War of the Rebellion: Serial 028 Page 0165 Chapter XXXI. EXPEDITION INTO GREENBRIER COUNTY.

Search Civil War Official Records

place, at 6.30 o'clock yesterday morning. We attacked him at once, and routed him completely, killing and wounding of arms, 350 fat hogs, a large number of horses, cattle, wagons, &c. The infantry were routed and entirely dispersed, fleeing to the mountains. Their cavalry were, unfortunately, far away, on an expedition, or our success would have been complete. We burned their camp and returned to this place this evening.

I have with me a detachment of the First New York Cavalry; the Ringgold Battalion, under the command of Captain Keys; the Washington Cavalry, commanding by Captain Greenfield; Rourke's battery, and three companies of the Twenty-third Illinois Infantry, under command of Major Moore. The infantry companies are carried in wagons. My troops cannot be surpassed for patient endurance on the march, or for gallant bearing when in action.

Our attack was so unexpected and impetuous that our loss is trifling, 3 or 4 men slightly, and 1 severely, wounded; none killed.



Major G. M. BASCOM,

Assistant Adjutant-General.

NOVEMBER 9-11, 1862. - Expedition into Greenbrier County, W. Va.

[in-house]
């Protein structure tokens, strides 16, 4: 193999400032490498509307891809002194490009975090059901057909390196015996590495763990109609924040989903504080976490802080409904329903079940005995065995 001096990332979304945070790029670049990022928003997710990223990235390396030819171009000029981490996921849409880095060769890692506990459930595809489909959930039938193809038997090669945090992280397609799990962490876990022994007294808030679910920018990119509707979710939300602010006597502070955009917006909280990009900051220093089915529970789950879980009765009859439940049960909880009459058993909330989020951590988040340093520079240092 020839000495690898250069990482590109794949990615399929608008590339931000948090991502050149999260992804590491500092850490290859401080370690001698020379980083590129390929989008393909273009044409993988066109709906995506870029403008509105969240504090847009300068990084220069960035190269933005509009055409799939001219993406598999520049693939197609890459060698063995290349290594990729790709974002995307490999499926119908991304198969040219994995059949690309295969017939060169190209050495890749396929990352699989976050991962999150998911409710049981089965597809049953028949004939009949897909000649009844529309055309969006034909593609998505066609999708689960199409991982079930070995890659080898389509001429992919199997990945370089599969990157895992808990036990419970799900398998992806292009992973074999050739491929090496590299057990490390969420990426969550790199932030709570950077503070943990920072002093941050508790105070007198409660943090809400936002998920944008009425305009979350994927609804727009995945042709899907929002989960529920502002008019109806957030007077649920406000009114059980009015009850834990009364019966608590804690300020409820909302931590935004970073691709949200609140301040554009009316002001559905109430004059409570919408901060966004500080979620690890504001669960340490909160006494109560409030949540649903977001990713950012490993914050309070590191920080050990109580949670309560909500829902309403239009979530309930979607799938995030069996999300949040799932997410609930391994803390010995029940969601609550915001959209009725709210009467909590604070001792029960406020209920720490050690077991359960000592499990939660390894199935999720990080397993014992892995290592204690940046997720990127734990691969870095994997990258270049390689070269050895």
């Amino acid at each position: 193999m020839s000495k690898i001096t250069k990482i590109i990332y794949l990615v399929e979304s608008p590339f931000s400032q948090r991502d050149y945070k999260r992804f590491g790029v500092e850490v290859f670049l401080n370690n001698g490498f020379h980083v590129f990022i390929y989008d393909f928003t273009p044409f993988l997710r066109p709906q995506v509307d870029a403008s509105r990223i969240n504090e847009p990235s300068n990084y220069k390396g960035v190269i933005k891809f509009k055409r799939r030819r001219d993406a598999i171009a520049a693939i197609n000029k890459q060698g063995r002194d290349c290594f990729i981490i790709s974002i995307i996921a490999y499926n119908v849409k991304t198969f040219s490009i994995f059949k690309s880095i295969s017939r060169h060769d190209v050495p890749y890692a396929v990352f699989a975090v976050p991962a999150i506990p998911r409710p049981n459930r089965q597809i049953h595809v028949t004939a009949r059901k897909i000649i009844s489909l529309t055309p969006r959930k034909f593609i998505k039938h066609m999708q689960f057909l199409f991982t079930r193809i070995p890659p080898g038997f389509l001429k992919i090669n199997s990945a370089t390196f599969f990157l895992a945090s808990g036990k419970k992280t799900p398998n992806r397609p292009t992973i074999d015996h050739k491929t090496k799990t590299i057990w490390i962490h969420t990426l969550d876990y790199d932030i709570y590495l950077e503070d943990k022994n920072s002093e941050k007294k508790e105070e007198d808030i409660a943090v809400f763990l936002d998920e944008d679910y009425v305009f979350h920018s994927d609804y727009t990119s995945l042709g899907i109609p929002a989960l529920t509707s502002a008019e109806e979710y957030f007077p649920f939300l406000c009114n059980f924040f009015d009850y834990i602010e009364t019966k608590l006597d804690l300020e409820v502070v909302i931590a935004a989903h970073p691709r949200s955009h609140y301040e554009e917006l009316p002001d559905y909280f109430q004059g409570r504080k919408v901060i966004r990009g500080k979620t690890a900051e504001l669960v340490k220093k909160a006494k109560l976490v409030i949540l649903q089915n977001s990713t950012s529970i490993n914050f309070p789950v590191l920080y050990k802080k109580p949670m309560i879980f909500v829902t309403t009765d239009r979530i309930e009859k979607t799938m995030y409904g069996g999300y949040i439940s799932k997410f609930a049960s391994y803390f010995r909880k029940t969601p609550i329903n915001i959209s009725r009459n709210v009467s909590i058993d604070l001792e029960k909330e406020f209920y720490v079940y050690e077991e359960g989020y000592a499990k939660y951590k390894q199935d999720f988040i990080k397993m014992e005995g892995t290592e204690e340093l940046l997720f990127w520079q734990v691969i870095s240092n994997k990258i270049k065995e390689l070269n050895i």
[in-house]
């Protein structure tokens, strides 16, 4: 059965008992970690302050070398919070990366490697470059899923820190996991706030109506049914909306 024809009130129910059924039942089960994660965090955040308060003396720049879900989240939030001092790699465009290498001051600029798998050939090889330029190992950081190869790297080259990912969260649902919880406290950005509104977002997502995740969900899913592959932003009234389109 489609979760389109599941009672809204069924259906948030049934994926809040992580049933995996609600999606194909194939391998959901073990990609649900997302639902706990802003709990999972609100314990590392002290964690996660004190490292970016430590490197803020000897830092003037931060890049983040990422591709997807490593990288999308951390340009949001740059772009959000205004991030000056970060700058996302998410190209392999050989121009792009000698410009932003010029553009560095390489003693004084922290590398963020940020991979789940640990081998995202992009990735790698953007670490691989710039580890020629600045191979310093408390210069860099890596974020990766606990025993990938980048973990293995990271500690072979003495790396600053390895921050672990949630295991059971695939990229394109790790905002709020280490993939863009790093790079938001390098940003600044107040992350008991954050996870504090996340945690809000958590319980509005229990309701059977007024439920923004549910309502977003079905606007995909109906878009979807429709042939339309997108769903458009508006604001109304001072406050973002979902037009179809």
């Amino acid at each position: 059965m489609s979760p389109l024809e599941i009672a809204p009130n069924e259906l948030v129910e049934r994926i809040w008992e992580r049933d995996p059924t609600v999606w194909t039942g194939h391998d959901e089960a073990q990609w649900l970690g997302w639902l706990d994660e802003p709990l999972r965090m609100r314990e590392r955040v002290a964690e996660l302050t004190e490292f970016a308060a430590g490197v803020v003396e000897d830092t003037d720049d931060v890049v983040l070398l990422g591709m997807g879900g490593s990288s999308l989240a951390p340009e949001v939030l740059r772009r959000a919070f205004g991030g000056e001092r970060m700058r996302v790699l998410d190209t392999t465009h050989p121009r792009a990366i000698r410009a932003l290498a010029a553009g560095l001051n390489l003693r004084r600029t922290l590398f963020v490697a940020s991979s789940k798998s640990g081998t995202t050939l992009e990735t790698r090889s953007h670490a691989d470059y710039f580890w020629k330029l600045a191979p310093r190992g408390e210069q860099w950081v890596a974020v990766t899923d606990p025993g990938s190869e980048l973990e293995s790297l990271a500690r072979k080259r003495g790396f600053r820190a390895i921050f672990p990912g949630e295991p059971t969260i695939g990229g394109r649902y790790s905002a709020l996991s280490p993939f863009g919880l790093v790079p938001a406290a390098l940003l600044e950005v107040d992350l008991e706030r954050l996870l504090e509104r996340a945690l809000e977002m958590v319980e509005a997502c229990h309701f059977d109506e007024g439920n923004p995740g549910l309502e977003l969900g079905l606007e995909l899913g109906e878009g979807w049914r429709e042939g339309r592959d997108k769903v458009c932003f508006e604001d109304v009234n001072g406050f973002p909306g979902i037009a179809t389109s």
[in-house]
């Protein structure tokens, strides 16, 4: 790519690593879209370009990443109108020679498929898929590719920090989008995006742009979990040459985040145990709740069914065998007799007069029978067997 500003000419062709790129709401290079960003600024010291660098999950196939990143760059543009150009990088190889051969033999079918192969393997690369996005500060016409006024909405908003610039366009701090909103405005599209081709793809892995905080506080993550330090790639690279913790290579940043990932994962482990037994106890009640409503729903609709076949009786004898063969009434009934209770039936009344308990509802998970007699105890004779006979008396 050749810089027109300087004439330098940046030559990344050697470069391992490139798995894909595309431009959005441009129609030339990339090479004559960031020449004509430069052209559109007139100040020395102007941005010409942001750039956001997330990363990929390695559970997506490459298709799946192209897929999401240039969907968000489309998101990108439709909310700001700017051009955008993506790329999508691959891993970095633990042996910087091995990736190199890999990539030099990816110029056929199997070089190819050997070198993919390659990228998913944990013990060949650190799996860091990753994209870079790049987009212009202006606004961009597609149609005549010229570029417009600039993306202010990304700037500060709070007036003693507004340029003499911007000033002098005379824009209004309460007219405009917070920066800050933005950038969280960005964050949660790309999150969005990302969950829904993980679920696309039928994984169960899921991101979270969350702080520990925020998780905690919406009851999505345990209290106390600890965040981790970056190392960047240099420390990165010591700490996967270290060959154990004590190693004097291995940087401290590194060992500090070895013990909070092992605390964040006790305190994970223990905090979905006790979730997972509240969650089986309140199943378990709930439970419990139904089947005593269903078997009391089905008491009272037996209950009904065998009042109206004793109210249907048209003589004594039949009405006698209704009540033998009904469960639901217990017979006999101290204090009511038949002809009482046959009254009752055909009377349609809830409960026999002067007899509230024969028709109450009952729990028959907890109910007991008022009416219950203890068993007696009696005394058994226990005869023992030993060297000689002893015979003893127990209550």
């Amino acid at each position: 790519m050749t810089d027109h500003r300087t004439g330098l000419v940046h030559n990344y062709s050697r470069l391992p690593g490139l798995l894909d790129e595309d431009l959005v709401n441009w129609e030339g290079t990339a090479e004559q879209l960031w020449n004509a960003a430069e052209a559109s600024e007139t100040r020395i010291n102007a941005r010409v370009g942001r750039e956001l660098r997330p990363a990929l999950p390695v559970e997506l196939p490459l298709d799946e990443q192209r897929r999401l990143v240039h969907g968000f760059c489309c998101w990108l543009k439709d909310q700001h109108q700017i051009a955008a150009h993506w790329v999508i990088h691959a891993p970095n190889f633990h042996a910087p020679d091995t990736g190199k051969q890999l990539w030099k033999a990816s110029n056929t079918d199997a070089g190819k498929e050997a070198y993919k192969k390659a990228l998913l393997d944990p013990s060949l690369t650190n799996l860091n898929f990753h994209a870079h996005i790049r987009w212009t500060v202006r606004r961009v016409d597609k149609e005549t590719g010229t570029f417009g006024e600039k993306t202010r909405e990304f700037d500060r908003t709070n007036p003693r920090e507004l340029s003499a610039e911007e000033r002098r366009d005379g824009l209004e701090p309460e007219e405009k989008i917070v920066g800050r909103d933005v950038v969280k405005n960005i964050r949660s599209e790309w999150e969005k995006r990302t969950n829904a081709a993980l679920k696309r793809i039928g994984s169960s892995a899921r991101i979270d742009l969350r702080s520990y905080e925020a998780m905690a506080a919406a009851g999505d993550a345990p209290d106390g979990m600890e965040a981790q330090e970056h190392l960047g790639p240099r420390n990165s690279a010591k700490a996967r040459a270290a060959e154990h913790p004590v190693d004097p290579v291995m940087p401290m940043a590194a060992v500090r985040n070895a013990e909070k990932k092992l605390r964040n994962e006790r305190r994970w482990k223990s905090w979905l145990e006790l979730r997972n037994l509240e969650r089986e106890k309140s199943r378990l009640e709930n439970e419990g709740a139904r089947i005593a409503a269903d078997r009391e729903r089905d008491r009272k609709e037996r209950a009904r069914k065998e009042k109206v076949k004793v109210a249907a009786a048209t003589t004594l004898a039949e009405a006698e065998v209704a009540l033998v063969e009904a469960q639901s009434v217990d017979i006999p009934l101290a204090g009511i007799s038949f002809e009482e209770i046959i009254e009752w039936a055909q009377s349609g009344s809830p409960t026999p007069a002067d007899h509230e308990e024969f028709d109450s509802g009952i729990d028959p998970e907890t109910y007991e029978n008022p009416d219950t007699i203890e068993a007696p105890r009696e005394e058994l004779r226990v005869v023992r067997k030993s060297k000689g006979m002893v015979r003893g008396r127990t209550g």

Report of Captain G. W. Gilmore.

CAMP SUMMERVILLE, VA., November 12, 1862.

SIR: I herewith submit a report of my expedition into Greenbrier County:

On the 9th instant, proceeding agreeably to order, I bivouacked 3 miles beyond Gayley River.

On the 10th, moving on, I marched all day without interruption, but learned that General Jenkins, with 2,500 men, in addition to Colonel Dunn's force, occupied the country before me, stationed as follows: Colonel Dunn's command between Lewisburg and Frankfort; the Fourteenth Regiment Virginia Cavalry at Williamsburg; one regiment of cavalry at Meadow Bluff (pasturing horses), with a battalion of 400 cavalry on the Wilderness road as a guard; a small force at White Sulphur, and General Jenkins, with the remainder of his command, on Muddy Creek, 8 miles from Lewisburg. I however, pushed forward until within 3 miles of Williamsburg, where I came upon a wagon train belonging to General Jenkins' command. They were encamped for the night, intending to load with wheat the following day. I surrounded and captured the whole, consisting of prisoners and property, as follows: 9 prisoners, names J. L. Evans, captain and acting assistant commissary; William L. Evans, captain and acting assistant commissary; William L. Evans, wagon-master; 2 wagoners (enlisted men); 3 wagoners (citizens); 2 negro wagoners, and 2 citizens who were pressed and interested with the grain. The property taken, as follows: 7 wagons, 23 horses, 4 mules, and 24 sets of harness.

After setting fire to and destroying the wagons and the grain, with the building it was stored in, I set out on my return, meeting Captain Smith, with his command, on Cherry River, 10 miles from Gauley River Ford.

I arrived in this camp,with the above prisoners and property, at 5